The South African Police Service Special Task Force has apparently rescued Defence Minister Thandi Modise after she was allegedly held hostage by military veterans at the St Georges Hotel on Thursday evening.
Initial reports say military veterans represented by the Liberation Struggle War Veterans (LSWV), counting former MK, Apla and AZANLA veterans, were discussing their grievances with Modise when they refused to let her leave the venue. They were expecting a meeting with Deputy President David Mabuza, who chairs the Presidential Task Team on Military Veterans, and had hoped to meet with President Cyril Ramaphosa.
The veterans are demanding a R4.4 million reparation settlement each, medical aid, a housing allowance, government jobs and their children be put through tertiary education, amongst others.
“We sacrificed our youth and our careers, we sacrificed everything, and that cannot be calculated. We thought this amount can help us to survive as military veterans. We want job placement and to be integrated into the economy and not to be beggars on welfare. We want to earn our means,” LSWV spokesperson Lwazi Mzobe told News24.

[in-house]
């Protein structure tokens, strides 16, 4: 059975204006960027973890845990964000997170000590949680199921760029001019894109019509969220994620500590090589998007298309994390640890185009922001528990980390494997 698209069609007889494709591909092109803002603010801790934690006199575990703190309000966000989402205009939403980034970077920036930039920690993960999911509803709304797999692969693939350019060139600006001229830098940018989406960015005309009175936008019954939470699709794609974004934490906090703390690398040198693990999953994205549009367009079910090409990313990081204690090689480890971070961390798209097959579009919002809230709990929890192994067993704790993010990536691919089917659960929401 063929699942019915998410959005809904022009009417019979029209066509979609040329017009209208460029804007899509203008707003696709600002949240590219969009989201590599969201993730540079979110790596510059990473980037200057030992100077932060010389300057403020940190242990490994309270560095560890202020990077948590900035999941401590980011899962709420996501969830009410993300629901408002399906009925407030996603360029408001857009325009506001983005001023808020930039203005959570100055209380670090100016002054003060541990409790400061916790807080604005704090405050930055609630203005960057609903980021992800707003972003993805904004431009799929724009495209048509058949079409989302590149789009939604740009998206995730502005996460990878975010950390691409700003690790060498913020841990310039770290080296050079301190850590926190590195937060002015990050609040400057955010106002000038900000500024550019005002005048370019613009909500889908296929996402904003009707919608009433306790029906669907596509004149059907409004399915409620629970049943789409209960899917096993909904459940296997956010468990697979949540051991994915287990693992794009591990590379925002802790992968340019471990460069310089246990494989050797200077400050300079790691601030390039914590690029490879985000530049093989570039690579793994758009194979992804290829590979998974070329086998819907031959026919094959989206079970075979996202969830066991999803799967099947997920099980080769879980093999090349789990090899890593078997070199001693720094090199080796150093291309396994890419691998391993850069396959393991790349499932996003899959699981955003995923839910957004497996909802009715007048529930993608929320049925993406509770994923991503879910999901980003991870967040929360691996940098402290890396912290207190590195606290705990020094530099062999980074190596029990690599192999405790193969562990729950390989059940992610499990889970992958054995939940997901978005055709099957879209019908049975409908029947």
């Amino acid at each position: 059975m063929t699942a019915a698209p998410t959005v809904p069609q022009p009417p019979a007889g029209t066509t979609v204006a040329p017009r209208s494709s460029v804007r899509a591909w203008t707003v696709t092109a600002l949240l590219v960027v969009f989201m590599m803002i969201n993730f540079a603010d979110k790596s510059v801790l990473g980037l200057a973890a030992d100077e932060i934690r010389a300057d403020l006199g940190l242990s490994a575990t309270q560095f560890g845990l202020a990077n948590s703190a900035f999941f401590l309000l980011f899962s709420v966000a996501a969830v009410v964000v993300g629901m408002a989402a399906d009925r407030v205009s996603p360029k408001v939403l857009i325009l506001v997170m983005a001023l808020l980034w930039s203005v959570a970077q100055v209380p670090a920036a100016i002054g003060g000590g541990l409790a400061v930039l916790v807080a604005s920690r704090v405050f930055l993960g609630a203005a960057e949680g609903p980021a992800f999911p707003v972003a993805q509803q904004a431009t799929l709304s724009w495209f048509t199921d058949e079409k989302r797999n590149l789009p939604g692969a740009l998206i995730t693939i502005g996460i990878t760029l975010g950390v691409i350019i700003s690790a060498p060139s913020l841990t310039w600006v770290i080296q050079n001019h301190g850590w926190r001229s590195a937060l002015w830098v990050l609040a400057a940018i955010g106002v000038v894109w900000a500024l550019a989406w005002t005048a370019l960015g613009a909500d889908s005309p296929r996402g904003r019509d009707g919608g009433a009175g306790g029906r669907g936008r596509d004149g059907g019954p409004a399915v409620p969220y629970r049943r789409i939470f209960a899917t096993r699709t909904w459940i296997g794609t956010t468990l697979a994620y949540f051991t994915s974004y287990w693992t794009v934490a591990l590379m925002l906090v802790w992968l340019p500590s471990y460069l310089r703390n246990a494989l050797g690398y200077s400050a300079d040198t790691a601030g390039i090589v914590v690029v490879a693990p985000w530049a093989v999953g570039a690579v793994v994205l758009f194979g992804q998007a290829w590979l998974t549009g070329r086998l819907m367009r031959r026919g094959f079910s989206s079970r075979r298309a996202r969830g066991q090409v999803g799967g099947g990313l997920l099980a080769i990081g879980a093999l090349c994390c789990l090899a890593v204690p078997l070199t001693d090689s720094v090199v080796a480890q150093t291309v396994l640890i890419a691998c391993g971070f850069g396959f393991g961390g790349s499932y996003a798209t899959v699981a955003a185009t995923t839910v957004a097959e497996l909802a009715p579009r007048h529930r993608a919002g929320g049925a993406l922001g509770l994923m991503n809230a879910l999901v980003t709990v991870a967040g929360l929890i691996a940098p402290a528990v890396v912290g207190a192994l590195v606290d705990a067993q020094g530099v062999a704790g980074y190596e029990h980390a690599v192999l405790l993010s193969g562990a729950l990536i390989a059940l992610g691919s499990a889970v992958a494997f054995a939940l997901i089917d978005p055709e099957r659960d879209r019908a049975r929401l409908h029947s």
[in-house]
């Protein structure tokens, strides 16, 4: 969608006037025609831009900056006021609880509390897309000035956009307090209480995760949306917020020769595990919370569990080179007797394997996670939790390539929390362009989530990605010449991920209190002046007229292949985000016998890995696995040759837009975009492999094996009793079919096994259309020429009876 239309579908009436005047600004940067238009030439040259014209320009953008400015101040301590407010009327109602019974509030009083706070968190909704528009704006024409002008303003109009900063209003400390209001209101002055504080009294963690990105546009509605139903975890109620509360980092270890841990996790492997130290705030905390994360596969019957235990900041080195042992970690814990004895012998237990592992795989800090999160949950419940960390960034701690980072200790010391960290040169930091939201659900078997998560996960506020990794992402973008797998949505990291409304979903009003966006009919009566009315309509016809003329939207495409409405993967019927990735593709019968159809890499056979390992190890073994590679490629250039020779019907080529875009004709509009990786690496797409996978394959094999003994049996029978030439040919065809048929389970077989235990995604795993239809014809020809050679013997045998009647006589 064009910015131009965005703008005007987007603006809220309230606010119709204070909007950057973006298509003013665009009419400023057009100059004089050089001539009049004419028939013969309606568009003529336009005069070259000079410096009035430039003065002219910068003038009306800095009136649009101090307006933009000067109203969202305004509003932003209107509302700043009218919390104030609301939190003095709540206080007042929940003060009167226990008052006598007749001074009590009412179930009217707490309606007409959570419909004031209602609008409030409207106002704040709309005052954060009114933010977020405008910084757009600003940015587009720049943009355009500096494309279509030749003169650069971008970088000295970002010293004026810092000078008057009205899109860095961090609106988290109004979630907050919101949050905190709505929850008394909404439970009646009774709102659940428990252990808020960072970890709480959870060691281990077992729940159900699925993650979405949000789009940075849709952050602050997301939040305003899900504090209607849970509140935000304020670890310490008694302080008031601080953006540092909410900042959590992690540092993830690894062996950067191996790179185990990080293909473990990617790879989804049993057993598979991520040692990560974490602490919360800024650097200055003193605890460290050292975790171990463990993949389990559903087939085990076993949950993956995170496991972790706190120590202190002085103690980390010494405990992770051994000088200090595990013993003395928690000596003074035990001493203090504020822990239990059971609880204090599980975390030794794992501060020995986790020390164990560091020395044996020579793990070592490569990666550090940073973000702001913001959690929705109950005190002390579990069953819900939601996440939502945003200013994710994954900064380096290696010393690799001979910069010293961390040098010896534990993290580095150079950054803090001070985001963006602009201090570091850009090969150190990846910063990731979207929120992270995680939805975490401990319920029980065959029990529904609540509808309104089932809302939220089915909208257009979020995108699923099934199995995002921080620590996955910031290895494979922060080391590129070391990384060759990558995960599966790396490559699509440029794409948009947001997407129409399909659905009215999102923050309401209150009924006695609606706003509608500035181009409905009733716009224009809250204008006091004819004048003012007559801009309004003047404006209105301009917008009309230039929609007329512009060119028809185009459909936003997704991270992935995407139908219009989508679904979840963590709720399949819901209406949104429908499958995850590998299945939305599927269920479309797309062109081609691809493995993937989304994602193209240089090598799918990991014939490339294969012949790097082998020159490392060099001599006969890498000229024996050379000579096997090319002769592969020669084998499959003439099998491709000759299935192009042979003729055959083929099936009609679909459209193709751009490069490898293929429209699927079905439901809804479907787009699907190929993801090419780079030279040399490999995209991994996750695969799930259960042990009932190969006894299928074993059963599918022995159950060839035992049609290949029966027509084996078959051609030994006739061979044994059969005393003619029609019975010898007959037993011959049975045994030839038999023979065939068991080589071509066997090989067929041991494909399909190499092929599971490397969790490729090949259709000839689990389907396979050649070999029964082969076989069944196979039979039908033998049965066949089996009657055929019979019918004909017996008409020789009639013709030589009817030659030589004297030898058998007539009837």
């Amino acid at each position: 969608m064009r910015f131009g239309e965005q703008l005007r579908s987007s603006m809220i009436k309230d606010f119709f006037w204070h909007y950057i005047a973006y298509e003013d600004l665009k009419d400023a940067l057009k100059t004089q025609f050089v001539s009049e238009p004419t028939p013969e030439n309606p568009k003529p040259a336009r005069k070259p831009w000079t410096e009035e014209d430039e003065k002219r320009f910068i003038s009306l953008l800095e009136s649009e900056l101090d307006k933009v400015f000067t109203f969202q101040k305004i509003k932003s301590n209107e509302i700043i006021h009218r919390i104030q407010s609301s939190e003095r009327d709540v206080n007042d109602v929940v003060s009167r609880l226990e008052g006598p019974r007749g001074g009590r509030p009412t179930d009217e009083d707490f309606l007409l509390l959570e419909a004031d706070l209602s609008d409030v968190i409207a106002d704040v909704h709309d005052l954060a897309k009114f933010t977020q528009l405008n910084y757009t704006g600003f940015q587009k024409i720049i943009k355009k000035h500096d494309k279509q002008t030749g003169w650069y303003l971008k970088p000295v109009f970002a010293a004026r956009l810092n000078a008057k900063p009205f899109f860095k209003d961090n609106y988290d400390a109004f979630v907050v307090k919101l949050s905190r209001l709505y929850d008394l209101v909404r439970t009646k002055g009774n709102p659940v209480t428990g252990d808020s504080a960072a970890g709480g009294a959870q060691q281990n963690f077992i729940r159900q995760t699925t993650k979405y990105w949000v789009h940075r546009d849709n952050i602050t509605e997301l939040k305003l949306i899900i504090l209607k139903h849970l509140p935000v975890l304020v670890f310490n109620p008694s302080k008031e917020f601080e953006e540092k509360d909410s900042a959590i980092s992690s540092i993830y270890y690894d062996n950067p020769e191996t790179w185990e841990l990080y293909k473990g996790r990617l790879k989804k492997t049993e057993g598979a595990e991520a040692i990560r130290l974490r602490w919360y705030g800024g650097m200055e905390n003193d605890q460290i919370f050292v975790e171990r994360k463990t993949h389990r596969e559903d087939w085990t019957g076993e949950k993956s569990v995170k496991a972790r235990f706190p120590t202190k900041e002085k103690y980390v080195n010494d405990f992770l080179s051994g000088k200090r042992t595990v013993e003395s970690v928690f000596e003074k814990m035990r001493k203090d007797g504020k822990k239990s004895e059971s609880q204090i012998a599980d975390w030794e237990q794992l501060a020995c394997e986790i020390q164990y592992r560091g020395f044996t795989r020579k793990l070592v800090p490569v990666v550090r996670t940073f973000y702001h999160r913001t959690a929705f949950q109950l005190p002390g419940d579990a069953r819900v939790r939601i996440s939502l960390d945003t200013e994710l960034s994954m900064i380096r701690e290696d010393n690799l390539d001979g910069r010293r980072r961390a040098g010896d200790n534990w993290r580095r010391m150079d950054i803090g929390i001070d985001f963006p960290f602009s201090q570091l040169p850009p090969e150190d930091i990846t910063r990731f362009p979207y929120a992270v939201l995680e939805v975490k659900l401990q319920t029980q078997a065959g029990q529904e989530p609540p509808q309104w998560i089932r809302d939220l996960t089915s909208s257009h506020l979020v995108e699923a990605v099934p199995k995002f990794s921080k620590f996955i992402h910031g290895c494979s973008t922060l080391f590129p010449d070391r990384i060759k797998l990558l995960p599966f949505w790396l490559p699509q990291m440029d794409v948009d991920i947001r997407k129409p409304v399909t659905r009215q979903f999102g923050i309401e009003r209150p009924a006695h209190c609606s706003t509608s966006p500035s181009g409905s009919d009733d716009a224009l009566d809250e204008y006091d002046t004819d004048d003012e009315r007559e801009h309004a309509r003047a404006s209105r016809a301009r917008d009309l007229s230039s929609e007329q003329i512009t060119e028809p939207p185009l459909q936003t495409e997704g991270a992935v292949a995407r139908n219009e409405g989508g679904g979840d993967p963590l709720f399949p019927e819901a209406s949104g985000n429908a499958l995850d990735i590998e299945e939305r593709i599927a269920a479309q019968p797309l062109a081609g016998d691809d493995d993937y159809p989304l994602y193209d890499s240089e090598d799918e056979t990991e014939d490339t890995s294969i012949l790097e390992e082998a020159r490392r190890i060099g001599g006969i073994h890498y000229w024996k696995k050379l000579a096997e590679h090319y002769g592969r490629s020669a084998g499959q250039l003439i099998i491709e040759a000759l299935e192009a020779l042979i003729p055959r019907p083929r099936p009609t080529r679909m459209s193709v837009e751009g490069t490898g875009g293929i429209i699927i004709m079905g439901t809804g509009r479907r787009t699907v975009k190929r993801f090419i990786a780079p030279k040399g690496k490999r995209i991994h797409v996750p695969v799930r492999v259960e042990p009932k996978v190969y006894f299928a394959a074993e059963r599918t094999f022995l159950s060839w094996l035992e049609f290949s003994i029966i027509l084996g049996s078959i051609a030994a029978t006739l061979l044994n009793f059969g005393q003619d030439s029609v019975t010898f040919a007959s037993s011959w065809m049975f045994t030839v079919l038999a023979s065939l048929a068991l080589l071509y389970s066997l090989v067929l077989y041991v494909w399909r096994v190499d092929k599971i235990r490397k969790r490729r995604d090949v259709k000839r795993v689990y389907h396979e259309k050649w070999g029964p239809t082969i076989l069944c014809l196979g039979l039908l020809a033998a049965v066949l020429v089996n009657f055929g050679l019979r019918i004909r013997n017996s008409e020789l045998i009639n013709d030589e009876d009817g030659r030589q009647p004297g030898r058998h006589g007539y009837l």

Military veterans have been camping outside the ANC’s Luthuli House in Johannesburg for the past several days. They marched to the Union Buildings in November 2020.
The meeting on Thursday evening was expected to address veterans’ grievances, but it appears little progress was made. Modise, Minister in the Presidency Mondli Gungubele and Deputy Minister of Defence Thabang Makwetla were apparently kept inside the St Georges Hotel outside Pretoria for more than two hours by around 30 veterans before being rescued by the SAPS, assisted by members of the Military Police.
“They were blocking the doors and chanting inside and outside and they wouldn’t let us leave,” one source told Eyewitness News.
News24 reports Gungubele as saying the Task Force was sent in around 22:00 and arrested the veterans, who refused to discuss theirs concerns with anyone but Ramaphosa and Mabuza.
Mzobe told News24 shots were fired when the Task Force and military police arrived, and some of the veterans sustained injuries. However, other sources suggest only stun grenades were used.
Darren Olivier, Director at African Defence Review, stated that “taking ministers hostage is a significant breakdown in the rule of law, and a worrying development. There is no justifying this either, no matter who the perpetrators are or how right they believe their grievances are.”